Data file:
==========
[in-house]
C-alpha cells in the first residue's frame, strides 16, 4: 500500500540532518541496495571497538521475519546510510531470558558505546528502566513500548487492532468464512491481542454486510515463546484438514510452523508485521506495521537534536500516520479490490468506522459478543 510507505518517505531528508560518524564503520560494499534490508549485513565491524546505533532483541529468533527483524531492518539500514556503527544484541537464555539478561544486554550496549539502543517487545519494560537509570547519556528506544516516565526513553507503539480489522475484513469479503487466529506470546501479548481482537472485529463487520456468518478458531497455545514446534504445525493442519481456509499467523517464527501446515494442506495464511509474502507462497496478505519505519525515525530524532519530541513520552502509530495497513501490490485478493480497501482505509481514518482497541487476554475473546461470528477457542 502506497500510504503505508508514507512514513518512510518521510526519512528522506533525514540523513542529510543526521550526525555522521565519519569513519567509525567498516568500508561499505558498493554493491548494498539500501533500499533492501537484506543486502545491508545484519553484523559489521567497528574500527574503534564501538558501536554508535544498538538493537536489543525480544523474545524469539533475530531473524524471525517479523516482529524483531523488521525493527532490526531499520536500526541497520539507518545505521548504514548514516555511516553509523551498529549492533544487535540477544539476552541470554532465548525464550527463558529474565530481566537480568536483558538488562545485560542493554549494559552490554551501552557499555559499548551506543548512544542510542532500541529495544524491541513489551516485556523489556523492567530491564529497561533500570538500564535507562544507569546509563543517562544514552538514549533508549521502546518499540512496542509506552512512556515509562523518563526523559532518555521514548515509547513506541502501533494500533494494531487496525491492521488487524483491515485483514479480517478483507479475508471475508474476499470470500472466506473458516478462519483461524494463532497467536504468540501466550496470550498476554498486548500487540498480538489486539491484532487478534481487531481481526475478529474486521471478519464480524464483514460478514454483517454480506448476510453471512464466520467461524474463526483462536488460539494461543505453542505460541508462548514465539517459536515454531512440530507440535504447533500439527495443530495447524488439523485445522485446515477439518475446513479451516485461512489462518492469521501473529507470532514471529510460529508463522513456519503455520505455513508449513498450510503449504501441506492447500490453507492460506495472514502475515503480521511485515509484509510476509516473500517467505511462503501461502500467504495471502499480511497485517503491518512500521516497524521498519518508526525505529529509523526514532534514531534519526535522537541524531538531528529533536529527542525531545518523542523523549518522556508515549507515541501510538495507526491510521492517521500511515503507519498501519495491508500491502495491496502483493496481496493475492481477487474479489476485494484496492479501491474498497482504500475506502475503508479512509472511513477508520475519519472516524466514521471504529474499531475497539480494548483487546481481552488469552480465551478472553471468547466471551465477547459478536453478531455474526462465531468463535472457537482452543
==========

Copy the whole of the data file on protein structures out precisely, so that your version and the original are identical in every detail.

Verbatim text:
[in-house]
C-alpha cells in the first residue's frame, strides 16, 4: 500500500540532518541496495571497538521475519546510510531470558558505546528502566513500548487492532468464512491481542454486510515463546484438514510452523508485521506495521537534536500516520479490490468506522459478543 510507505518517505531528508560518524564503520560494499534490508549485513565491524546505533532483541529468533527483524531492518539500514556503527544484541537464555539478561544486554550496549539502543517487545519494560537509570547519556528506544516516565526513553507503539480489522475484513469479503487466529506470546501479548481482537472485529463487520456468518478458531497455545514446534504445525493442519481456509499467523517464527501446515494442506495464511509474502507462497496478505519505519525515525530524532519530541513520552502509530495497513501490490485478493480497501482505509481514518482497541487476554475473546461470528477457542 502506497500510504503505508508514507512514513518512510518521510526519512528522506533525514540523513542529510543526521550526525555522521565519519569513519567509525567498516568500508561499505558498493554493491548494498539500501533500499533492501537484506543486502545491508545484519553484523559489521567497528574500527574503534564501538558501536554508535544498538538493537536489543525480544523474545524469539533475530531473524524471525517479523516482529524483531523488521525493527532490526531499520536500526541497520539507518545505521548504514548514516555511516553509523551498529549492533544487535540477544539476552541470554532465548525464550527463558529474565530481566537480568536483558538488562545485560542493554549494559552490554551501552557499555559499548551506543548512544542510542532500541529495544524491541513489551516485556523489556523492567530491564529497561533500570538500564535507562544507569546509563543517562544514552538514549533508549521502546518499540512496542509506552512512556515509562523518563526523559532518555521514548515509547513506541502501533494500533494494531487496525491492521488487524483491515485483514479480517478483507479475508471475508474476499470470500472466506473458516478462519483461524494463532497467536504468540501466550496470550498476554498486548500487540498480538489486539491484532487478534481487531481481526475478529474486521471478519464480524464483514460478514454483517454480506448476510453471512464466520467461524474463526483462536488460539494461543505453542505460541508462548514465539517459536515454531512440530507440535504447533500439527495443530495447524488439523485445522485446515477439518475446513479451516485461512489462518492469521501473529507470532514471529510460529508463522513456519503455520505455513508449513498450510503449504501441506492447500490453507492460506495472514502475515503480521511485515509484509510476509516473500517467505511462503501461502500467504495471502499480511497485517503491518512500521516497524521498519518508526525505529529509523526514532534514531534519526535522537541524531538531528529533536529527542525531545518523542523523549518522556508515549507515541501510538495507526491510521492517521500511515503507519498501519495491508500491502495491496502483493496481496493475492481477487474479489476485494484496492479501491474498497482504500475506502475503508479512509472511513477508520475519519472516524466514521471504529474499531475497539480494548483487546481481552488469552480465551478472553471468547466471551465477547459478536453478531455474526462465531468463535472457537482452543